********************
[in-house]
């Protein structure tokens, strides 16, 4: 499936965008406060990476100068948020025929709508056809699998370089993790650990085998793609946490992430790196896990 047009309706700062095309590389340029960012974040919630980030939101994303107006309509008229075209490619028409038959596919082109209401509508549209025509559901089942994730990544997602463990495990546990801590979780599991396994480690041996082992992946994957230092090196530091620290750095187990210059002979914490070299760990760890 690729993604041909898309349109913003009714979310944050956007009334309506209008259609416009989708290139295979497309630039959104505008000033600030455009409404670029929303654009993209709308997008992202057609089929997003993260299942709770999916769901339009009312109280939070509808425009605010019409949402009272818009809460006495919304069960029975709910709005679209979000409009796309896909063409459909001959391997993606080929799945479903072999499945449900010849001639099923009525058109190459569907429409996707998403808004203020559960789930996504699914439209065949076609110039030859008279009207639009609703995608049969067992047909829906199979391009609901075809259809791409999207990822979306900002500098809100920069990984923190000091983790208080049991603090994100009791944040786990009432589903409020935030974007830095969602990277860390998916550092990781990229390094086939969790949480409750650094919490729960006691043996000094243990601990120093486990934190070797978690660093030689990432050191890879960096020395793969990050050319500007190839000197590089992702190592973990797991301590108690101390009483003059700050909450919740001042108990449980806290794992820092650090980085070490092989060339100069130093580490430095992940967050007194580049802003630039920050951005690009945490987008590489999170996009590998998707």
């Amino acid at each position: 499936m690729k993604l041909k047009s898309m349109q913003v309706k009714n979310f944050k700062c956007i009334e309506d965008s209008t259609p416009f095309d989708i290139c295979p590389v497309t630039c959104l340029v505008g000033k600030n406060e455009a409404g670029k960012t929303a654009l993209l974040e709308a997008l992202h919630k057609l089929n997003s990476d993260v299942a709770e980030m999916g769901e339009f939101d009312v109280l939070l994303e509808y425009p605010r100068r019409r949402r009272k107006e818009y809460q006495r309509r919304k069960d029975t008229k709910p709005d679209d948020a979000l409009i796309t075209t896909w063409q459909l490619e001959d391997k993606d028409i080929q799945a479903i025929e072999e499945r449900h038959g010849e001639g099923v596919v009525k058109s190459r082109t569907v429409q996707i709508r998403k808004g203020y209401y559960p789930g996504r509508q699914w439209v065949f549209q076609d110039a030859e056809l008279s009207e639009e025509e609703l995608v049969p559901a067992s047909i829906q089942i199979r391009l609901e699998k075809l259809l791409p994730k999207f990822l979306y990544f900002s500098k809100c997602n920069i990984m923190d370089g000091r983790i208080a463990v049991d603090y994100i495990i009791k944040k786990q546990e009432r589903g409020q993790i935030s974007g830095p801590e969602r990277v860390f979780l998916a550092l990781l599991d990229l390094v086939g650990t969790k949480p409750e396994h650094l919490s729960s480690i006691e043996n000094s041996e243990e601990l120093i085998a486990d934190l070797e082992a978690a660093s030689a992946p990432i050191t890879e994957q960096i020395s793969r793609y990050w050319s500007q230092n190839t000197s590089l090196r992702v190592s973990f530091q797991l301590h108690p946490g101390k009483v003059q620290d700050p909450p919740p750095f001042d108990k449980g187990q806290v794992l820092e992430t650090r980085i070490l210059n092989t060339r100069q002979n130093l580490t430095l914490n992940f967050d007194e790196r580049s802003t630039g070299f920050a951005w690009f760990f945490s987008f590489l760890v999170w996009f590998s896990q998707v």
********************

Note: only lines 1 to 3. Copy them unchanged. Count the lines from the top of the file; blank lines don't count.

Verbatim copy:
[in-house]
């Protein structure tokens, strides 16, 4: 499936965008406060990476100068948020025929709508056809699998370089993790650990085998793609946490992430790196896990 047009309706700062095309590389340029960012974040919630980030939101994303107006309509008229075209490619028409038959596919082109209401509508549209025509559901089942994730990544997602463990495990546990801590979780599991396994480690041996082992992946994957230092090196530091620290750095187990210059002979914490070299760990760890 690729993604041909898309349109913003009714979310944050956007009334309506209008259609416009989708290139295979497309630039959104505008000033600030455009409404670029929303654009993209709308997008992202057609089929997003993260299942709770999916769901339009009312109280939070509808425009605010019409949402009272818009809460006495919304069960029975709910709005679209979000409009796309896909063409459909001959391997993606080929799945479903072999499945449900010849001639099923009525058109190459569907429409996707998403808004203020559960789930996504699914439209065949076609110039030859008279009207639009609703995608049969067992047909829906199979391009609901075809259809791409999207990822979306900002500098809100920069990984923190000091983790208080049991603090994100009791944040786990009432589903409020935030974007830095969602990277860390998916550092990781990229390094086939969790949480409750650094919490729960006691043996000094243990601990120093486990934190070797978690660093030689990432050191890879960096020395793969990050050319500007190839000197590089992702190592973990797991301590108690101390009483003059700050909450919740001042108990449980806290794992820092650090980085070490092989060339100069130093580490430095992940967050007194580049802003630039920050951005690009945490987008590489999170996009590998998707």
């Amino acid at each position: 499936m690729k993604l041909k047009s898309m349109q913003v309706k009714n979310f944050k700062c956007i009334e309506d965008s209008t259609p416009f095309d989708i290139c295979p590389v497309t630039c959104l340029v505008g000033k600030n406060e455009a409404g670029k960012t929303a654009l993209l974040e709308a997008l992202h919630k057609l089929n997003s990476d993260v299942a709770e980030m999916g769901e339009f939101d009312v109280l939070l994303e509808y425009p605010r100068r019409r949402r009272k107006e818009y809460q006495r309509r919304k069960d029975t008229k709910p709005d679209d948020a979000l409009i796309t075209t896909w063409q459909l490619e001959d391997k993606d028409i080929q799945a479903i025929e072999e499945r449900h038959g010849e001639g099923v596919v009525k058109s190459r082109t569907v429409q996707i709508r998403k808004g203020y209401y559960p789930g996504r509508q699914w439209v065949f549209q076609d110039a030859e056809l008279s009207e639009e025509e609703l995608v049969p559901a067992s047909i829906q089942i199979r391009l609901e699998k075809l259809l791409p994730k999207f990822l979306y990544f900002s500098k809100c997602n920069i990984m923190d370089g000091r983790i208080a463990v049991d603090y994100i495990i009791k944040k786990q546990e009432r589903g409020q993790i935030s974007g830095p801590e969602r990277v860390f979780l998916a550092l990781l599991d990229l390094v086939g650990t969790k949480p409750e396994h650094l919490s729960s480690i006691e043996n000094s041996e243990e601990l120093i085998a486990d934190l070797e082992a978690a660093s030689a992946p990432i050191t890879e994957q960096i020395s793969r793609y990050w050319s500007q230092n190839t000197s590089l090196r992702v190592s973990f530091q797991l301590h108690p946490g101390k009483v003059q620290d700050p909450p919740p750095f001042d108990k449980g187990q806290v794992l820092e992430t650090r980085i070490l210059n092989t060339r100069q002979n130093l580490t430095l914490n992940f967050d007194e790196r580049s802003t630039g070299f920050a951005w690009f760990f945490s987008f590489l760890v999170w996009f590998s896990q998707v």